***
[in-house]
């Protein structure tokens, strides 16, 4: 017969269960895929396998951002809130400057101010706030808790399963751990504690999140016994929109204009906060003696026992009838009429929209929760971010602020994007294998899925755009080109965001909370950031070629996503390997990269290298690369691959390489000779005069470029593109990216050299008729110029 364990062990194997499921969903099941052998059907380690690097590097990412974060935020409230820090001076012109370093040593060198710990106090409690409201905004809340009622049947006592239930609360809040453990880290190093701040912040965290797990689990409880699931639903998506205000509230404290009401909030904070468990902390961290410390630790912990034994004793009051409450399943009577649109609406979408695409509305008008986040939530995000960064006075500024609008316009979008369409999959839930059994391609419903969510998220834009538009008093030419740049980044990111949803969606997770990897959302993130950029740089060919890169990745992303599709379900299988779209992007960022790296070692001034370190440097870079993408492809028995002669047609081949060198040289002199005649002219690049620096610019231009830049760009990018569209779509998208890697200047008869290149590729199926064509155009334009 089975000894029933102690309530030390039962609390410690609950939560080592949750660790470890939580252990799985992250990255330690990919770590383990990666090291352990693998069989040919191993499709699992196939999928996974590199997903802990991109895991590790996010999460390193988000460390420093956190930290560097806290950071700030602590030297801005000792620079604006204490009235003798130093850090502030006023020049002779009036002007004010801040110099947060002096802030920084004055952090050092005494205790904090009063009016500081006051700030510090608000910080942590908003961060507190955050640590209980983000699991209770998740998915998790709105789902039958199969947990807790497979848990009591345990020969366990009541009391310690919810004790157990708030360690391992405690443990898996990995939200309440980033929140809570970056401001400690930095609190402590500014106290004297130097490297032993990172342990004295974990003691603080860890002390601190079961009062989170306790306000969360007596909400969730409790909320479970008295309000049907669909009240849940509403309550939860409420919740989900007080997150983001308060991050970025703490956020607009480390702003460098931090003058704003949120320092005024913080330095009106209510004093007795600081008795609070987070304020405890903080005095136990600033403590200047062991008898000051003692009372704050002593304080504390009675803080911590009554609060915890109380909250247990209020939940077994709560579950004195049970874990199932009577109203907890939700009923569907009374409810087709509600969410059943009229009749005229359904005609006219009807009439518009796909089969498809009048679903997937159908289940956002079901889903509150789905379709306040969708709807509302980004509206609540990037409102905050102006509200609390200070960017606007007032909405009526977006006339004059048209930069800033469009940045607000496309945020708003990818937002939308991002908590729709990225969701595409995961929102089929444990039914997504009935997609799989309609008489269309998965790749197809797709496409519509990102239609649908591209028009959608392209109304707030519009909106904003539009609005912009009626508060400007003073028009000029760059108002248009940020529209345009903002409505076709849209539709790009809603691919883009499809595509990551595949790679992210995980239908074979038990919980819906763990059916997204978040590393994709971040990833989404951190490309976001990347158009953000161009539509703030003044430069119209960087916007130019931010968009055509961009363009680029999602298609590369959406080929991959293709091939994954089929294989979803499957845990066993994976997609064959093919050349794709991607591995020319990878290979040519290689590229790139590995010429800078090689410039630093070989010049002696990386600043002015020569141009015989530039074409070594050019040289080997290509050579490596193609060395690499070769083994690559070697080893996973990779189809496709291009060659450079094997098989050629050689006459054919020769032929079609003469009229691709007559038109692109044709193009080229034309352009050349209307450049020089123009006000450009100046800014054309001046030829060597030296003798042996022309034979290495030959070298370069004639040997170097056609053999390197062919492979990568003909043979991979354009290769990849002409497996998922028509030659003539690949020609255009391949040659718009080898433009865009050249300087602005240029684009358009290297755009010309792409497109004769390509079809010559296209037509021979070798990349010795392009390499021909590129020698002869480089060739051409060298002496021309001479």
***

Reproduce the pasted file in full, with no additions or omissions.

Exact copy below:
[in-house]
């Protein structure tokens, strides 16, 4: 017969269960895929396998951002809130400057101010706030808790399963751990504690999140016994929109204009906060003696026992009838009429929209929760971010602020994007294998899925755009080109965001909370950031070629996503390997990269290298690369691959390489000779005069470029593109990216050299008729110029 364990062990194997499921969903099941052998059907380690690097590097990412974060935020409230820090001076012109370093040593060198710990106090409690409201905004809340009622049947006592239930609360809040453990880290190093701040912040965290797990689990409880699931639903998506205000509230404290009401909030904070468990902390961290410390630790912990034994004793009051409450399943009577649109609406979408695409509305008008986040939530995000960064006075500024609008316009979008369409999959839930059994391609419903969510998220834009538009008093030419740049980044990111949803969606997770990897959302993130950029740089060919890169990745992303599709379900299988779209992007960022790296070692001034370190440097870079993408492809028995002669047609081949060198040289002199005649002219690049620096610019231009830049760009990018569209779509998208890697200047008869290149590729199926064509155009334009 089975000894029933102690309530030390039962609390410690609950939560080592949750660790470890939580252990799985992250990255330690990919770590383990990666090291352990693998069989040919191993499709699992196939999928996974590199997903802990991109895991590790996010999460390193988000460390420093956190930290560097806290950071700030602590030297801005000792620079604006204490009235003798130093850090502030006023020049002779009036002007004010801040110099947060002096802030920084004055952090050092005494205790904090009063009016500081006051700030510090608000910080942590908003961060507190955050640590209980983000699991209770998740998915998790709105789902039958199969947990807790497979848990009591345990020969366990009541009391310690919810004790157990708030360690391992405690443990898996990995939200309440980033929140809570970056401001400690930095609190402590500014106290004297130097490297032993990172342990004295974990003691603080860890002390601190079961009062989170306790306000969360007596909400969730409790909320479970008295309000049907669909009240849940509403309550939860409420919740989900007080997150983001308060991050970025703490956020607009480390702003460098931090003058704003949120320092005024913080330095009106209510004093007795600081008795609070987070304020405890903080005095136990600033403590200047062991008898000051003692009372704050002593304080504390009675803080911590009554609060915890109380909250247990209020939940077994709560579950004195049970874990199932009577109203907890939700009923569907009374409810087709509600969410059943009229009749005229359904005609006219009807009439518009796909089969498809009048679903997937159908289940956002079901889903509150789905379709306040969708709807509302980004509206609540990037409102905050102006509200609390200070960017606007007032909405009526977006006339004059048209930069800033469009940045607000496309945020708003990818937002939308991002908590729709990225969701595409995961929102089929444990039914997504009935997609799989309609008489269309998965790749197809797709496409519509990102239609649908591209028009959608392209109304707030519009909106904003539009609005912009009626508060400007003073028009000029760059108002248009940020529209345009903002409505076709849209539709790009809603691919883009499809595509990551595949790679992210995980239908074979038990919980819906763990059916997204978040590393994709971040990833989404951190490309976001990347158009953000161009539509703030003044430069119209960087916007130019931010968009055509961009363009680029999602298609590369959406080929991959293709091939994954089929294989979803499957845990066993994976997609064959093919050349794709991607591995020319990878290979040519290689590229790139590995010429800078090689410039630093070989010049002696990386600043002015020569141009015989530039074409070594050019040289080997290509050579490596193609060395690499070769083994690559070697080893996973990779189809496709291009060659450079094997098989050629050689006459054919020769032929079609003469009229691709007559038109692109044709193009080229034309352009050349209307450049020089123009006000450009100046800014054309001046030829060597030296003798042996022309034979290495030959070298370069004639040997170097056609053999390197062919492979990568003909043979991979354009290769990849002409497996998922028509030659003539690949020609255009391949040659718009080898433009865009050249300087602005240029684009358009290297755009010309792409497109004769390509079809010559296209037509021979070798990349010795392009390499021909590129020698002869480089060739051409060298002496021309001479």